Leo Esaki

The Birth of a Superlattice and its Evolution


Abstract

In 1969, research on “man-made crystals” was initiated with Esaki and Tsu’s invention of a semiconductor superlattice. The superlattice period here should be designed to be substantially longer than the lattice constant of the host crystal to create mini Brillouin zones and distinct Wannier-Stark ladders under an electric field, but shorter than the electron phase-coherent length to satisfy the quantum condition. This invention was perhaps the first proposal to advocate the engineering of a new semiconductor material by applying the advanced growth technique of MBE, after designing the structure with the principles of quantum theory in such a way as to exhibit extraordinary optical and transport properties. Since this offered a new degree of freedom in research, making a “gedanken-experiment” a reality, many ingenious studies were inspired, leading to new physics and unprecedented electronic devices.

Esaki and his coworkers’ pioneering research on superlattices and quantum wells in the 1970s and 1980s triggered a wide spectrum of experimental and theoretical investigations resulting in not only the observation of a number of intriguing new phenomena such as differential negative resistance, high electron mobilities, large excitonic binding energies, large Stark shifts, distinct Wannier-Stark ladders and Bloch oscillations due to electric quantization, but also the emergence of a new class of transport and optoelectronic devices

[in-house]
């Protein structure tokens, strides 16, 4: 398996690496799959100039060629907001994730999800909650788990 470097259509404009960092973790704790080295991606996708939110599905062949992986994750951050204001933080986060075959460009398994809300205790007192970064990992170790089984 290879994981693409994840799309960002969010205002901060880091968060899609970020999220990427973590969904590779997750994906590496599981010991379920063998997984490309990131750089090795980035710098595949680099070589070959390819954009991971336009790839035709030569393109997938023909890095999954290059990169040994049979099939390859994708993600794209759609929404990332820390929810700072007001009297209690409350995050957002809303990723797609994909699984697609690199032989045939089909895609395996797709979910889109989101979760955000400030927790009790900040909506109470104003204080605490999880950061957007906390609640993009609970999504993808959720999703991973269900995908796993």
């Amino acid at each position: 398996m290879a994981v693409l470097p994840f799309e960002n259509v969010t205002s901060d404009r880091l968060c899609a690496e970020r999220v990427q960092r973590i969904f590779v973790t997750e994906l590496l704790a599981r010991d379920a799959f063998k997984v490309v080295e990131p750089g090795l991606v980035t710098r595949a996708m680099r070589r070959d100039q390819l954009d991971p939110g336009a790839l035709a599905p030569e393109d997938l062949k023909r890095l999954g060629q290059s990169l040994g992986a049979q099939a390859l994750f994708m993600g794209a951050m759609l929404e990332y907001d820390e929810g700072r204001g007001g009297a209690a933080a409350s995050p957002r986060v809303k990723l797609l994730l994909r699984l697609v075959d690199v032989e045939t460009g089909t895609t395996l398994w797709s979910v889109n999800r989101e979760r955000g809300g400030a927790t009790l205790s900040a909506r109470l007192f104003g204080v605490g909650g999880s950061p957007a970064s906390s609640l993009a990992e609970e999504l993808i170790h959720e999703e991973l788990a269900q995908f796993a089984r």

such as high electron-mobility transistors (HEMT), high-speed resonant tunnel diodes, high-performance injection lasers with quantum wells, and high-power cascade superlattice lasers.

Since the superlattice periods or the quantum well-widths are on the
nanometer scale, the studies served as the precursor to a variety of
nanostructures.


Cite


Specify width: px

Share

Related Content

Cite


Specify width: px

Share